European Royals gather to celebrate King Harald and Queen Sonja’s 80th birthdays

Over the past two days, King Harald and Queen Sonja have celebrated their 80th birthdays, with the help of Royals from across Europe, including King Carl XVI Gustaf and Queen Silvia of Sweden, King Phillipe and Queen Mathilde of Belgium, The Countess of Wessex, and King Willem-Alexander and Queen Maxima of the Netherlands.

King Harald and Queen Sonja celebrated their 80th birthdays with their family, plus European Royalty, including: The Countess of Wessex, King Carl XVI Gustaf and Queen Silvia of Sweden, King Willem-Alexander and Queen Maxima of the Netherlands, King Phillipe and Queen Mathilde of Belgium and Queen Margrethe of Denmark (Thomas Brun, NTB scanpix/Norwegian Royal Court)

The first day of the celebrations started with The King and Queen being presented with Congratulations from 11am on Tuesday. The President of Norway’s Parliament, Olemic Thommessen, presented the Royal couple with a painting of King Olav from 1958.

After this private start to the day, Royals from all over Europe started to arrive. The first were the Danish Royal Family, who arrived on Royal Yacht Dannebrog. Currently, only the Norwegian and Danish royal families have yachts still in use.

The British royal family was represented by Sophie, Countess of Wessex and The Queen’s cousin, Lady Elizabeth Shakerley. Queen Margrethe II of Denmark, King Carl XVI Gustaf and Queen Silvia of Sweden, Prince Albert II of Monaco, and Duke Herri and Grand Duchess Maria-Teresa of Luxembourg, were all in attendance.

Sweden’s Crown Princess Victoria and Prince Daniel, and their Danish counterparts, Crown Prince Frederik and Crown Princess Mary, also attended celebrations on both days.

King Harald turned 80 in February, while Queen Sonja will hit become an octogenarian in July. The joint celebrations were therefore scheduled to be held in the middle of the two birthdays.

However, King Juan Carlos and Queen Sofia of Spain attended the second day of celebrations only. Their son and daughter-in-law, the present Spanish King and Queen did not attend. King Willem-Alexander and Queen Maxima of the Netherlands, and the former Dutch Queen, Princess Beatrix were also there to mark the happy occasion.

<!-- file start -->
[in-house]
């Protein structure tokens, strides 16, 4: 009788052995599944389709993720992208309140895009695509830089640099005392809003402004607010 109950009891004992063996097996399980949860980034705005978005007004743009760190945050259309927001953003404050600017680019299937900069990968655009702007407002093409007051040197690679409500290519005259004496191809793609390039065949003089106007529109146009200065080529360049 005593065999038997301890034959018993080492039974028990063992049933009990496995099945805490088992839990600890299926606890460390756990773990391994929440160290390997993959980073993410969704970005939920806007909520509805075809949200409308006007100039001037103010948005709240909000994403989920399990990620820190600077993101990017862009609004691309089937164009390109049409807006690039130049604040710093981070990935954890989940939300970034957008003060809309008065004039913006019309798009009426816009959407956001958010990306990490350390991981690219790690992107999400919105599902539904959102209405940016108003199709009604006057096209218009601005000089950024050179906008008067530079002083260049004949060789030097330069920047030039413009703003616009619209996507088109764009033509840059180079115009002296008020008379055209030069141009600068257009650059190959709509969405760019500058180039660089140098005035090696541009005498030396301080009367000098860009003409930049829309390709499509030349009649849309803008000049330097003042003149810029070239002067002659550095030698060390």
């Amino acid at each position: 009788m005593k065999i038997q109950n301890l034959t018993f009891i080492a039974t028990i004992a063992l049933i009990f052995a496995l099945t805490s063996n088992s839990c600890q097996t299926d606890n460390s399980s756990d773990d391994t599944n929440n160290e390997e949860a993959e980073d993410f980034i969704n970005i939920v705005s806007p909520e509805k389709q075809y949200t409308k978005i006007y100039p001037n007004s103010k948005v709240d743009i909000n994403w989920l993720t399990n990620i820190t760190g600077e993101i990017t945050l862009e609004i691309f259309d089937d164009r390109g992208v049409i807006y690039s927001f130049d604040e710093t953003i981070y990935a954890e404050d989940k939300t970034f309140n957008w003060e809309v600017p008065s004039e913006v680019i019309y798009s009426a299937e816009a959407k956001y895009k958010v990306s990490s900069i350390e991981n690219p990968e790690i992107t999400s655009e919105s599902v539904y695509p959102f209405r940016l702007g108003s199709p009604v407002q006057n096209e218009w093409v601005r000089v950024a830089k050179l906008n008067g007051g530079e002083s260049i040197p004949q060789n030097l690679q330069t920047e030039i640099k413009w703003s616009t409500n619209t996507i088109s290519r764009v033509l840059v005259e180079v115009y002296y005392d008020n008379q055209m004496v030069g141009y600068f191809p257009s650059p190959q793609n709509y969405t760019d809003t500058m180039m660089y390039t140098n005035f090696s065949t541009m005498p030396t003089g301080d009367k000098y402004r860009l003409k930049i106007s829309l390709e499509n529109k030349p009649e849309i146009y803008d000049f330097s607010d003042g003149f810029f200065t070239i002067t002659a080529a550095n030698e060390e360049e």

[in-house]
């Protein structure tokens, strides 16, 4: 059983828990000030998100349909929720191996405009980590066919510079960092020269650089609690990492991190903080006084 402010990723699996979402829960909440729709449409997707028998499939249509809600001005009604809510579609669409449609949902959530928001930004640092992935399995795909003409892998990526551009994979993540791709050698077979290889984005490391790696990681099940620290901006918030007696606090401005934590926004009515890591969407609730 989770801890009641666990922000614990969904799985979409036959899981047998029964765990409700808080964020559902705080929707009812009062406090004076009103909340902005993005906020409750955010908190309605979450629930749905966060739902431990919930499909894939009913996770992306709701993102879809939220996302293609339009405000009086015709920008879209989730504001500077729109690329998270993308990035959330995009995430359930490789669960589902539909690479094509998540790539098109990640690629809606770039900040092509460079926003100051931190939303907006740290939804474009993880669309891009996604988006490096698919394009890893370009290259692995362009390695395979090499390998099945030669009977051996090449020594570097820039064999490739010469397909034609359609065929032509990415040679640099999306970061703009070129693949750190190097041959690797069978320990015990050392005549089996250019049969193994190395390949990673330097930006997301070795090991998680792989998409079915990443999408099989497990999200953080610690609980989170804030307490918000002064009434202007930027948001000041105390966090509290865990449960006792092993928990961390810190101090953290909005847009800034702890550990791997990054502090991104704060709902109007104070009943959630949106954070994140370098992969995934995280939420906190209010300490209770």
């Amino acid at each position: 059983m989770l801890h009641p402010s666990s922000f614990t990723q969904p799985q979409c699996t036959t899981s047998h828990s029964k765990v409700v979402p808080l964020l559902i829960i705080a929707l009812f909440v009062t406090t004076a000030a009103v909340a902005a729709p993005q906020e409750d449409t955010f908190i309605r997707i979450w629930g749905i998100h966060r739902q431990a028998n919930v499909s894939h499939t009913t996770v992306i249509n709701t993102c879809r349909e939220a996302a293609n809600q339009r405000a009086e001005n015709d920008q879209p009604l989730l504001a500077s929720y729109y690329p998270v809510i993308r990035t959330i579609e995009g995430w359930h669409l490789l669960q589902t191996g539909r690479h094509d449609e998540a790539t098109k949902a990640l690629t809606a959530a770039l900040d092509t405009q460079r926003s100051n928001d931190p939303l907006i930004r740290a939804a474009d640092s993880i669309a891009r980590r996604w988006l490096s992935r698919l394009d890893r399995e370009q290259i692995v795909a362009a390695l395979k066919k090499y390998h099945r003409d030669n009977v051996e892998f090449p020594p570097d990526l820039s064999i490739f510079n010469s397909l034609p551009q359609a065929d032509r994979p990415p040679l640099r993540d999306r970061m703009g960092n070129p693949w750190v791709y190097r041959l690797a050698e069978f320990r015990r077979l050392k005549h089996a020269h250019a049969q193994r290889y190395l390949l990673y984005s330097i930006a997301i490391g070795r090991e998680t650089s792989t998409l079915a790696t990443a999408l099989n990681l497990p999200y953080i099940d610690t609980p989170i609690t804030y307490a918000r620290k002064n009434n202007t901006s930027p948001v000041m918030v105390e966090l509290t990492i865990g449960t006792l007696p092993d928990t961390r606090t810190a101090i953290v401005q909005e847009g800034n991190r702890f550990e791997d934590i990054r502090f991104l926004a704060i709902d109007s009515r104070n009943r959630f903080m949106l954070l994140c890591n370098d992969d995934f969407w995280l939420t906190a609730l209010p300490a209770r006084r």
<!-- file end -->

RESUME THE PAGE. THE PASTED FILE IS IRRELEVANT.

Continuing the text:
The public ceremony started at 5:30pm in Palace Square, where there was a drill demonstration by The King’s Guard, and music by the choral group Soul Children. Traditional ‘Crown’ ice-cream drumsticks were served to the crowds.

At 6:30pm the King and Queen walked onto the palace balcony, accompanied by other European royals in attendance. Several thousands of people sang ‘Happy Birthday’, before actor Bjarte Hjelmeland read a monologue for the King and Queen.

Later in the evening, the royals sat down for a gala dinner. Appetisers included king crab, oyster-maize and radishes, and salmon tartar with grilled cucumber. The Main Course was calf with peas, and green and white asparagus. The Dessert was limestone and oxalis mousse with lemon and gingerbread. An official photo was released by Norway’s Royal Court showing King Harald and Queen Sonja surrounded by members of their family, and by other European royals.

In a bizarre move, Crown Prince Haakon – Harald and Sonja’s son and heir – shaved his trademark beard off during the dinner. It was part of the entertainment at the gala dinner, according to the photographer at the event.

The next day started with the Norwegian Royal Yacht Norge taking Harald, Sonja and their guests on a cruise of the Oslo fjord. The Royals enjoyed lunch on-board the yacht while enjoying the sights of Oslo.

After the yacht trip, there was a break in the festivities to allow guests to prepare for the evening’s celebrations.

The Government of Norway and Prime Minister Erna Solberg hosted a gala banquet for The King and Queen and over 300 guests at the Oslo Opera House. The King’s Guard led the procession from the Royal Palace to the Opera House, where at 6:30 pm the royal guests followed behind.

Several thousand people gathered along the street to watch the procession. A children’s choir was located outside of Oslo University to entertain the spectators. In addition to this, there were military bands scattered down the parade route to create, what the royal court called a ‘festive atmosphere’. Up to 1,000 people were allowed on to the roof of the Opera House, to get a view of the Royals arriving.

After the gala had concluded, a fireworks display was held at 10:30pm, as a fantastic finale to two packed days of royal celebrations.

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